Culture in Mind: Toward a Sociology of Culture and Cognition

By Karen A. Cerulo | Go to book overview
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Representationand Integration: An Introduction

Section II focused on the techniques and strategies by which we sort and organize information. But according to cognitive scientists, these processes are inexorably tied to two distinct characteristics of the brain: the brain’s warehouse of representational constructs (including concepts, frames, formats, and schemata), and its capacity to integrate new information with such constructs. For cognitive scientists, representational constructs constitute the very fuel of thought; they are critical data banks within the brain’s elaborate processing apparatus.

For decades, cognitive scientists have probed the nature of representational constructs. They have also explored the ways in which the structure of such constructs directs cognitive activity. The earliest inquiries focused on “concepts,” the most basic of the brain’s representational tools. One can define concepts as mental categories that partition and cluster information in the brain according to certain essential attributes or characteristic properties. According to cognitive scientists, all concepts display three specific qualities: each possesses certain critical features; each possesses a set of rules that relates its features; and each possesses a set of rules that distinguishes its features from those that define other concepts.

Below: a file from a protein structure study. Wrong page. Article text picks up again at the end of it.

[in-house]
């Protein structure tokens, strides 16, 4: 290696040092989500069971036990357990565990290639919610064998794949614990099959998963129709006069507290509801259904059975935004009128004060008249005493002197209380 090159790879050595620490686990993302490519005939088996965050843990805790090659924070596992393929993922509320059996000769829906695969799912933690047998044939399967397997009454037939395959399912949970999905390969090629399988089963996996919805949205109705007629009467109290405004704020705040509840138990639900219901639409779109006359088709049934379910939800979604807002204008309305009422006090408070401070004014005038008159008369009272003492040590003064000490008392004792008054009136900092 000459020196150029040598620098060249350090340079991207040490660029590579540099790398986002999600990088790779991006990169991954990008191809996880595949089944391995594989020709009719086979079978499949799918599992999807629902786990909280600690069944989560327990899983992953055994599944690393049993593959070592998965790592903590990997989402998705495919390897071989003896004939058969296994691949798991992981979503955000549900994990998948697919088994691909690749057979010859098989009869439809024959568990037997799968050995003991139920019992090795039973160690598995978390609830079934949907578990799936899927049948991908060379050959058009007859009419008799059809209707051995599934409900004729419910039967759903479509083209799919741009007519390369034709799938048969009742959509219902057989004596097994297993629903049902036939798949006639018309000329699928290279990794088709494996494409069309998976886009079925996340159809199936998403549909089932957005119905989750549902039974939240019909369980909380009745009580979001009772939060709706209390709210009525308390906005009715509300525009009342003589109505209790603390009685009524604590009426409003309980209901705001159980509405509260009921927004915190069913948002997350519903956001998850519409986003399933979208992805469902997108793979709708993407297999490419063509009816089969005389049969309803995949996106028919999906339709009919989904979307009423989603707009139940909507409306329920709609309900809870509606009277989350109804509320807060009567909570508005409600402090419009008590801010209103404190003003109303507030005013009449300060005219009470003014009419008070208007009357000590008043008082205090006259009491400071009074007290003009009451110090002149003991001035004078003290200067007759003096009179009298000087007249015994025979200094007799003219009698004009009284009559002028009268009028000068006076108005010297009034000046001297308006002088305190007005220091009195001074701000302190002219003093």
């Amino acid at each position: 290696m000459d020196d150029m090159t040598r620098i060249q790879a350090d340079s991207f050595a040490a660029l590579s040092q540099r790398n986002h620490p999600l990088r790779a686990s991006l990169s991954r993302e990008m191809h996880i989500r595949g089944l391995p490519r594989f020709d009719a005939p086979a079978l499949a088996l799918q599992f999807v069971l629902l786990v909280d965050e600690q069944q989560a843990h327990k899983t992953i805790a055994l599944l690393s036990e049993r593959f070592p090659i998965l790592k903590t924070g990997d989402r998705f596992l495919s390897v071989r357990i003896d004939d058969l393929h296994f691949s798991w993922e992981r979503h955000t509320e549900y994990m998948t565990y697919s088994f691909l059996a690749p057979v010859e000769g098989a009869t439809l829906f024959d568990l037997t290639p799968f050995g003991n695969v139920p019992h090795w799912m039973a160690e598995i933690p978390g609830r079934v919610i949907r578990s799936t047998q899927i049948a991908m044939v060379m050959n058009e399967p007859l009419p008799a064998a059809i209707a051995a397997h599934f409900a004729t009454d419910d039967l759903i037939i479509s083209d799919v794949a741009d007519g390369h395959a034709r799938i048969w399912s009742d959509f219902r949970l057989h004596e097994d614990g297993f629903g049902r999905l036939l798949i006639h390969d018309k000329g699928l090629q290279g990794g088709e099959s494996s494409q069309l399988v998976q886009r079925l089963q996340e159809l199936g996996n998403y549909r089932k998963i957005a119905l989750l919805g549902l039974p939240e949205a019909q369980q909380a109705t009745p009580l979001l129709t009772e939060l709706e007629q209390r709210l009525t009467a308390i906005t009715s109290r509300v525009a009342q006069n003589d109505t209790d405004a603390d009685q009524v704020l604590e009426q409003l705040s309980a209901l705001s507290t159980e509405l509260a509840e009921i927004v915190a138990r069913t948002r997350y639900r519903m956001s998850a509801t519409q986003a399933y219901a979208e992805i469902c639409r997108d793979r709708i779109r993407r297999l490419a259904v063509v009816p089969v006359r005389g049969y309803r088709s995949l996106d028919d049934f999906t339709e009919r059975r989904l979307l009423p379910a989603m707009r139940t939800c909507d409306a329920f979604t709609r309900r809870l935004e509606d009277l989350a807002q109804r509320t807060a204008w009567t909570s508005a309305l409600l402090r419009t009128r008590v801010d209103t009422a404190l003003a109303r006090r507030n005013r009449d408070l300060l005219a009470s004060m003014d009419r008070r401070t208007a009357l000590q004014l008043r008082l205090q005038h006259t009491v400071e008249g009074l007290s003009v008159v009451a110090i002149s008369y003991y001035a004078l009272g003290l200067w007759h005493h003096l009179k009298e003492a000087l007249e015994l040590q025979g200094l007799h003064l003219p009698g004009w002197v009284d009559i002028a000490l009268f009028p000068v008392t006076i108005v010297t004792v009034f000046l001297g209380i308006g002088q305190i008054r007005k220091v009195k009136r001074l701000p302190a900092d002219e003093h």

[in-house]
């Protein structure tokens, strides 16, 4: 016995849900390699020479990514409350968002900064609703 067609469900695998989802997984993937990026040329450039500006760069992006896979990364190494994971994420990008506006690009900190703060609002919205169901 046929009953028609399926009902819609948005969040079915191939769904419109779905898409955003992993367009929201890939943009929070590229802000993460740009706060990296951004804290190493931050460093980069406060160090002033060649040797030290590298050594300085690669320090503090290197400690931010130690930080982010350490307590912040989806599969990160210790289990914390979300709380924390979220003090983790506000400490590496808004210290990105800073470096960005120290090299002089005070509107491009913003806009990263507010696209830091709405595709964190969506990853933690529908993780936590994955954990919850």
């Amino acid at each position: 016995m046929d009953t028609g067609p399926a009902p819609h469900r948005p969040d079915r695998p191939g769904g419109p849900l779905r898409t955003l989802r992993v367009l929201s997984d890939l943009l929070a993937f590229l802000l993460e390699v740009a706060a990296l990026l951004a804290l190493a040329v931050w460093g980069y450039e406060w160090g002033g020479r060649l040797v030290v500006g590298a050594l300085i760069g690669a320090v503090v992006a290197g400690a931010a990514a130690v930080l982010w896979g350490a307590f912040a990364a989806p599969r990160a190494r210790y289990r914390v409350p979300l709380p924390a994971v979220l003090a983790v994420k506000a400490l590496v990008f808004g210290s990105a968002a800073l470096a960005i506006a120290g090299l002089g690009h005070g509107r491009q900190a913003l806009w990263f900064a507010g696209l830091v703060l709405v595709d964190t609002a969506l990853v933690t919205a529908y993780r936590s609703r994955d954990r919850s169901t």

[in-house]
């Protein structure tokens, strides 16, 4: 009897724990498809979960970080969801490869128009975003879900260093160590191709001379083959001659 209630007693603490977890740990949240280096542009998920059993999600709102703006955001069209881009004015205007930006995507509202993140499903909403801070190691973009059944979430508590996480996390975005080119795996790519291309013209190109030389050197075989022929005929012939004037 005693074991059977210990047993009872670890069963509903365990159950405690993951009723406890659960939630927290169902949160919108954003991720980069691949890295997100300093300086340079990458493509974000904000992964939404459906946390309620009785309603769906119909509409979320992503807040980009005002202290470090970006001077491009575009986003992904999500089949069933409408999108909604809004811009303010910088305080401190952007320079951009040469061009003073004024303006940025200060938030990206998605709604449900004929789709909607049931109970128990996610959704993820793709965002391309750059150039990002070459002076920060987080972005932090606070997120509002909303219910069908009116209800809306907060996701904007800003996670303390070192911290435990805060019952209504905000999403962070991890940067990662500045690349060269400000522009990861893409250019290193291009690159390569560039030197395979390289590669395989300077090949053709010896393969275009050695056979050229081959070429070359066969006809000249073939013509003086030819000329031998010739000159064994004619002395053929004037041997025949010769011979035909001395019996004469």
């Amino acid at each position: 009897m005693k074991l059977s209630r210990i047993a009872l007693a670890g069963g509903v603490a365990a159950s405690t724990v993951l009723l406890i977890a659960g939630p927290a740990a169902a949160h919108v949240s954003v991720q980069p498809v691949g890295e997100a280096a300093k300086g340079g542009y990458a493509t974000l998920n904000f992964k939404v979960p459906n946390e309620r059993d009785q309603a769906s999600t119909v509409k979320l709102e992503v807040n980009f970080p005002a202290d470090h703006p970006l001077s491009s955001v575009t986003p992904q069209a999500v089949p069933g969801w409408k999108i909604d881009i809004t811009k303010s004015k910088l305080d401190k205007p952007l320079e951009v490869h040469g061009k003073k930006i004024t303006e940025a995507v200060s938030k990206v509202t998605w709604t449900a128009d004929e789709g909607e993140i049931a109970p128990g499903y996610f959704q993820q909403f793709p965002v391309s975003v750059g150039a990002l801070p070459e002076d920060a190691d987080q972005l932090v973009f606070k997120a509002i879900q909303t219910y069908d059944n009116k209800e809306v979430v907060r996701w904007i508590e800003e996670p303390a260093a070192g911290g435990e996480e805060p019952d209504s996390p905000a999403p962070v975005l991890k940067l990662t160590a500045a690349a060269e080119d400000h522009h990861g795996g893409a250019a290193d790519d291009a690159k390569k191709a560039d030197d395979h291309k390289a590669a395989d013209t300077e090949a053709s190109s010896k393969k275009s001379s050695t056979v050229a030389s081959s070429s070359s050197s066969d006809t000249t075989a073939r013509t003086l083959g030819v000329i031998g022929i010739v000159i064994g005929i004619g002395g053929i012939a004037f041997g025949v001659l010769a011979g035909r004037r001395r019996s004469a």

Cognitive scientists tell us that concepts serve multiple functions in the complex process of thought. First, concepts become a benchmark by which to measure and assess new information. Thus, armed with the concept “dog,” the healthy functioning brain can correctly classify an encounter with a neighbor’s German shepherd, a colleague’s mutt, or a passerby’s Chihuahua. Similarly, the concept “automobile” directs the healthy functioning brain to the shared attributes of Volkswagen Beetles, Honda Accords, and Chevrolet Corvettes. Second, concepts enable interpretation. For example, if one recognizes a neighbor’s pet as a wolf rather than a dog, one can interpret the situation as dangerous and tailor one’s actions accordingly. Similarly,


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Culture in Mind: Toward a Sociology of Culture and Cognition


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